- Empowerment. Coaching conversations should be inspiring. The goal is to engage the coachee in dialogue that helps them recognize their current performance and its limitations, explore options for next steps and paint a vivid picture for what they imagine their success to be. It’s imperative that the coachee feels inspired to take the next step. They achieve this when the coach offers them support and encouragement. You listen carefully. You are open to the perspective of others. You allow the coachee to share their emotions. You recognize their progress and their success. You are there for them whenever they need you to be.
- Be Present. Coaching requires you to be in the moment. You have to be in the right here and now. You need to silence your inner voice; the voice inside your head that is constantly trying to distract you. That inner voice is constantly jumping around from one thought to the next. “What time was that conference call?” “Why didn’t he tell me about the project that he was late for?” “Don’t forget to make that dentist appointment.” “Is that my cell phone vibrating? Where is my phone?” Your inner voice prevents you from being active in the coaching conversation. It is also your inner voice that encourages you to think of your next question rather than listening to the other person. You need to calm that inner voice so that you can listen to what is being said — and what is not. Being present allows you to see how the coachee is behaving; what signals may be important for you to notice? You have to give the coachee your full attention and make the space comfortable for the coaching conversation to happen.
- Getting results. Coaching isn’t effective if no progress is made. Good coaches know they have to help the coachee understand the end first. What will the desired outcome look like? You help the coachee to set meaningful goals for themselves. You help them identify areas of opportunity. You clarify the steps needed to be taken and the measures of success. Most importantly you hold them accountable. After all, coaching is about achieving the goals the coachee has set — or at the very least making tangible progress towards the goals.
If there is one final piece of advice I would offer up it is the importance of positivity in coaching. It is my belief that people’s potential for growth comes from discovering and developing their strongest skills, attributes and prevalent talents. Building on someone’s strengths puts them in the best position to significantly improve their performance. Focus your coaching conversations around what success will look like for the coachee. Have them imagine their ideal future. Focus on using their strengths to get them to their goals and put less focus on fixing their weaknesses. Injecting more positivity into your coaching can have a profound effect.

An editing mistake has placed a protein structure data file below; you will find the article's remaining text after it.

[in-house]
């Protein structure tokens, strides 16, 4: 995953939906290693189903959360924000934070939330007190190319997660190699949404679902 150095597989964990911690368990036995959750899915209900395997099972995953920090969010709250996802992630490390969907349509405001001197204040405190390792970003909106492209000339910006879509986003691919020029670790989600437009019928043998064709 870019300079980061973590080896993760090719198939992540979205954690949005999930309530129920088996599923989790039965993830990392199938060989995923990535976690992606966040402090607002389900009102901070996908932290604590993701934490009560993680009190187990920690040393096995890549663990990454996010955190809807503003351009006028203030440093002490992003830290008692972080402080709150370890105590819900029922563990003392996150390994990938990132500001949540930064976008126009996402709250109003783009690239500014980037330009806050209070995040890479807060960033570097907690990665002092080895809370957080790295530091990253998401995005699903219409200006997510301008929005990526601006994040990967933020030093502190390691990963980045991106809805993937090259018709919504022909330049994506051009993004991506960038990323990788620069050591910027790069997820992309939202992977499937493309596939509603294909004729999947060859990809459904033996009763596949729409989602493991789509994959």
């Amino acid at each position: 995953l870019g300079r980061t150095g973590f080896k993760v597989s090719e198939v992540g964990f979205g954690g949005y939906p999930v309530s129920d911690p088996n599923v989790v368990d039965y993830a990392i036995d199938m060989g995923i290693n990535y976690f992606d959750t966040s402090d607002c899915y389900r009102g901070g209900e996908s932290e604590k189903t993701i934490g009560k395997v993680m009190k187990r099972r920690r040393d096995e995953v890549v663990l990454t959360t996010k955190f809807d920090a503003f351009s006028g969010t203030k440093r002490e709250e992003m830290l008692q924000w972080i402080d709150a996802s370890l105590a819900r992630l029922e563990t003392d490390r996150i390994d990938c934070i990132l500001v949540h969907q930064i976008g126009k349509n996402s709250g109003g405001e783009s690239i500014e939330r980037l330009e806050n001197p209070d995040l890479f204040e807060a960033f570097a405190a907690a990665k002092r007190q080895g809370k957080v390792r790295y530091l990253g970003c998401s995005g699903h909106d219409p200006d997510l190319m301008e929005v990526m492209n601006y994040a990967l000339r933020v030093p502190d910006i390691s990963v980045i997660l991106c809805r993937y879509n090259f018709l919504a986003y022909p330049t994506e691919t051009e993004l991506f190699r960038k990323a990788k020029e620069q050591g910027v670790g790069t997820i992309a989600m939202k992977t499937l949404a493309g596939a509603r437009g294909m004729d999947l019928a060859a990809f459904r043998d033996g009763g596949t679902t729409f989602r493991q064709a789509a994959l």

One of my favorite research studies into coaching was done by the Department of Cognitive Science at Case Western Reserve University in Cleveland. They used brain scans to test two different approaches to coaching. They started first with the traditional (if you can call it that) coaching approach, asking the participants to identify areas in which they may be struggling and to think about ways to improve. Questions like “What challenges have you encountered?” And “How are you progressing with your work?” were asked. This was labelled the ‘negative approach’ as it focuses on identifying areas in need of improvement. After the first test they changed the coaching approach to focus on possibilities and positives, asking the participants about their aspirations and encouraging them to visualize their future goals. Questions were asked such as, “If everything worked out ideally in your life, what would you be doing in 10 years?” The results showed that during the two coaching approaches different parts of the brain were lit up on the scans. The positive approach activated more important neural circuits that are needed to make progress while also reducing stress in the body. Imagining a positive future illuminates and engages more of the brain giving you a much greater chance of succeeding.
Becoming a better coach starts by acknowledging that there is more for us to understand, more for us to learn and practice, and more for us to aspire to. If you’re committed to discovering more about yourself and other,s then you’re already on the right path to becoming an even better coach.
Paul Kaye is Vice President, Product and Talent Development for Rogers in Canada. Paul spends his days working with stations and talent across all formats with a sole focus on helping improve performance and growing the business. Prior to being at Rogers Paul held the role of National Talent Development Director for Newcap Radio and also a Group Programming role in England. Paul is a certified coach and is passionate about helping individuals, teams and organizations reach their greatest potential, which is the fuel behind his other project The Talent Lab. Paul lives in Toronto with his wife, 2 dogs and a cat – life is never quiet!
You can reach Paul at [email protected]